I doubt it. She's already visibly over competitive skating. And who could blame her? She's been carrying around the weight of a nation for so many years...it must be so draining.
She posted this on her Facebook page today. Such an elegant interview, and great answers:
I did note that going into Sochi, she didn't sound very motivated. I wonder if she knew she would not win this time. She sounds incredibly at peace, like she had accepted the result before she stepped onto the ice, and just wanted to put in a great skate. In the grand scheme of things, she probably realized she had accomplished so much and brought great honour to her country, that the result this time around didn't matter so much. It didn't count the way it did in Vancouver.
Yuna if you're reading this: thank you for everything you've done for the sport, for your country, for the fans and for yourself. Enjoy your retirement. We'll miss you. And we look forward to seeing you in 2018, we know you'll be there even if you're not competing.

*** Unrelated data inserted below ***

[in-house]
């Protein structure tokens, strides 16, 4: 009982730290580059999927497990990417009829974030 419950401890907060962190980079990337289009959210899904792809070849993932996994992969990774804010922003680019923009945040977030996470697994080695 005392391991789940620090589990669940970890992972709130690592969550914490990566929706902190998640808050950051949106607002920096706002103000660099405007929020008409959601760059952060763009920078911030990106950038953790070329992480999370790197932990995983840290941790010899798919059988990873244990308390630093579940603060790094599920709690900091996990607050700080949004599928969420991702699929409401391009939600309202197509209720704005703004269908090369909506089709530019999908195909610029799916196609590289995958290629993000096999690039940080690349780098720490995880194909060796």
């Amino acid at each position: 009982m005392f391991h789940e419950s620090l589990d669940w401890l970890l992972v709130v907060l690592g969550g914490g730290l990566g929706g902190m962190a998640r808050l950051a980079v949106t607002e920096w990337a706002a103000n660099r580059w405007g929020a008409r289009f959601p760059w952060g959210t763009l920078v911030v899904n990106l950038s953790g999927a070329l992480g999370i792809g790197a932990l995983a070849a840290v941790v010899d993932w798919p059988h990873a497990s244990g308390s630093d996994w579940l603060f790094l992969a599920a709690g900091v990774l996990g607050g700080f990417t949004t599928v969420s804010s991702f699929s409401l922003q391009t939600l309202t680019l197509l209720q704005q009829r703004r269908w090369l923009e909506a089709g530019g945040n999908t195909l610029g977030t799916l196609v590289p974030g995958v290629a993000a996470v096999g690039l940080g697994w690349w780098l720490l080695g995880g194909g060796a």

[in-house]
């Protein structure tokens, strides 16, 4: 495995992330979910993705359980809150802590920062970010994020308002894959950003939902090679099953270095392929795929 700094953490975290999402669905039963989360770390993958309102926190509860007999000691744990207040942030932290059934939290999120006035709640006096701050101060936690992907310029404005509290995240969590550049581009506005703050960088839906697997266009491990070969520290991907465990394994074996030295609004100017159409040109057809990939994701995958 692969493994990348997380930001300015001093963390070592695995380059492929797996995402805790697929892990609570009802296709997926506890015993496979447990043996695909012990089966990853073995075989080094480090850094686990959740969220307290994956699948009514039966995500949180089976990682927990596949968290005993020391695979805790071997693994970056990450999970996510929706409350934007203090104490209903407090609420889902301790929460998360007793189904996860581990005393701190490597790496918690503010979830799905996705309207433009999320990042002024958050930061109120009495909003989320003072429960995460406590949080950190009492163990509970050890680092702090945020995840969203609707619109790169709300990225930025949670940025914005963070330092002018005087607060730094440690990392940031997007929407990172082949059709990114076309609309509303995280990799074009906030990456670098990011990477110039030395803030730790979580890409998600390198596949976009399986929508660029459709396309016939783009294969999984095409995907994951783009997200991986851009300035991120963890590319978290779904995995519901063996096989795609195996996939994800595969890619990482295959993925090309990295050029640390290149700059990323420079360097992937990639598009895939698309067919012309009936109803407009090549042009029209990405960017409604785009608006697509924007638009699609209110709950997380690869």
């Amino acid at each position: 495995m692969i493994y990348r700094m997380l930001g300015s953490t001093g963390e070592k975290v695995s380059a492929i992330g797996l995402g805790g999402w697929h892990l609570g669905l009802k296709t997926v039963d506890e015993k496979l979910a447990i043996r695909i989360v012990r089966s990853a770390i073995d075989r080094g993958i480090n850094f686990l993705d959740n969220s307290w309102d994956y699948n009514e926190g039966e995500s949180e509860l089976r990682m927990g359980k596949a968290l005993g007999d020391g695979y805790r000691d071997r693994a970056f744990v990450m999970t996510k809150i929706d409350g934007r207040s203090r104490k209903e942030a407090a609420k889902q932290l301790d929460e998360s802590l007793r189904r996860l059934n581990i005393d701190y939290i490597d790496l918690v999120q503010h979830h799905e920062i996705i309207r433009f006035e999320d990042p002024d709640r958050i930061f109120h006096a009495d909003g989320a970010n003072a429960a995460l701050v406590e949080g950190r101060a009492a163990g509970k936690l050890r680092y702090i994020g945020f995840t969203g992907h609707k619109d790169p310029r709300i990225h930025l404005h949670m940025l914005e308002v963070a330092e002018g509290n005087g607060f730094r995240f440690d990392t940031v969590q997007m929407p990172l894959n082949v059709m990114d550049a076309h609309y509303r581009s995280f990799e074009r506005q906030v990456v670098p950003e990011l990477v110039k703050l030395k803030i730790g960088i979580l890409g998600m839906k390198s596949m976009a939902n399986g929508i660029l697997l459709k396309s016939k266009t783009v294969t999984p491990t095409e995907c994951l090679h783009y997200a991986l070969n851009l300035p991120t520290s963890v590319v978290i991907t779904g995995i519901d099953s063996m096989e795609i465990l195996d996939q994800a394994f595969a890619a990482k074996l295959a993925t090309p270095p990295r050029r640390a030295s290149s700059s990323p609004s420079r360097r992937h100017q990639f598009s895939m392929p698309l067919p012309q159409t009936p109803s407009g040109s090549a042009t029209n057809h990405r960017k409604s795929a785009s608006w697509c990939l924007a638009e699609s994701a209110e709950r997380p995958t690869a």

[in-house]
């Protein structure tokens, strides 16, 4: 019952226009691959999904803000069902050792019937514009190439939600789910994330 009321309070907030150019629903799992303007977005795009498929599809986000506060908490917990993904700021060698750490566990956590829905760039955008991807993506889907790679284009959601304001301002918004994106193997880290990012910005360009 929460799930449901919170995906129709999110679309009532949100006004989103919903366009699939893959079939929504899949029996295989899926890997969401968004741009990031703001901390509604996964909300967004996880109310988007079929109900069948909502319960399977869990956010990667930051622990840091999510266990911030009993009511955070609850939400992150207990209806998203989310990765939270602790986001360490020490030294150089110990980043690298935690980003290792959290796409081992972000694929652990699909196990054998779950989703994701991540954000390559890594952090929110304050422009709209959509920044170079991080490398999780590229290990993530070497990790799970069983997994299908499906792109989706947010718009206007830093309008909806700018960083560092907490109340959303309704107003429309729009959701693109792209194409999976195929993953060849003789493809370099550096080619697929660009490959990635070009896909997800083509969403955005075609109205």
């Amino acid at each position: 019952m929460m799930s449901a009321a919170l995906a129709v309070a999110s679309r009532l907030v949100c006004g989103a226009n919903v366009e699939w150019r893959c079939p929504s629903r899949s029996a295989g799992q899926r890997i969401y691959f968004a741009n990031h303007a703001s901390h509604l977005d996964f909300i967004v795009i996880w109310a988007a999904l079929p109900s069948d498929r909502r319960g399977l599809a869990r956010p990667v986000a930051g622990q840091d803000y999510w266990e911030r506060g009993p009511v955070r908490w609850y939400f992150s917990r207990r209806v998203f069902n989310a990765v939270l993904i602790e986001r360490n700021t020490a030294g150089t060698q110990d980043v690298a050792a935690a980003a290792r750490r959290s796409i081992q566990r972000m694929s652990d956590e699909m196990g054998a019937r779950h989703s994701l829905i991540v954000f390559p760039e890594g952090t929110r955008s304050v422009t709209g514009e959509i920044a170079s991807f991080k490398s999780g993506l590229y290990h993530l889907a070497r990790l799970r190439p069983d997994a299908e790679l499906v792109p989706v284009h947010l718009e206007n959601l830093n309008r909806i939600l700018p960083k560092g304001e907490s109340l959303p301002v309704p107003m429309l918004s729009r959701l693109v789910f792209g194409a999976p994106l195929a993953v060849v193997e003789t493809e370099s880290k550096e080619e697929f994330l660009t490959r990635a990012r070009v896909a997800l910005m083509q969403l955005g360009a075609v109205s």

I hope she comes back after taking the next 2 seasons off. Competing at Olympics in her own country would be too big of a thing to miss out on.
I wouldn't rule it out, to be honest..
Never say never. She will be 27, the same age as Carolina Kostner, who most think should have won silver and some even think gold. I would love it if Yuna would work on her artistry. Not that it is bad, just that it could be better. For IJS experts, is there any way Yuna could do two triple-triples in her long program?
I think this was really a valedictory for her. And despite what we make of the result, her placing second to a young upstart may be symbolic of her passing the torch to the next generation of great skaters. Will Russia dominate the next quad or two the way Asia (mainly Kim and the Japanese) have been owning the field since 2006?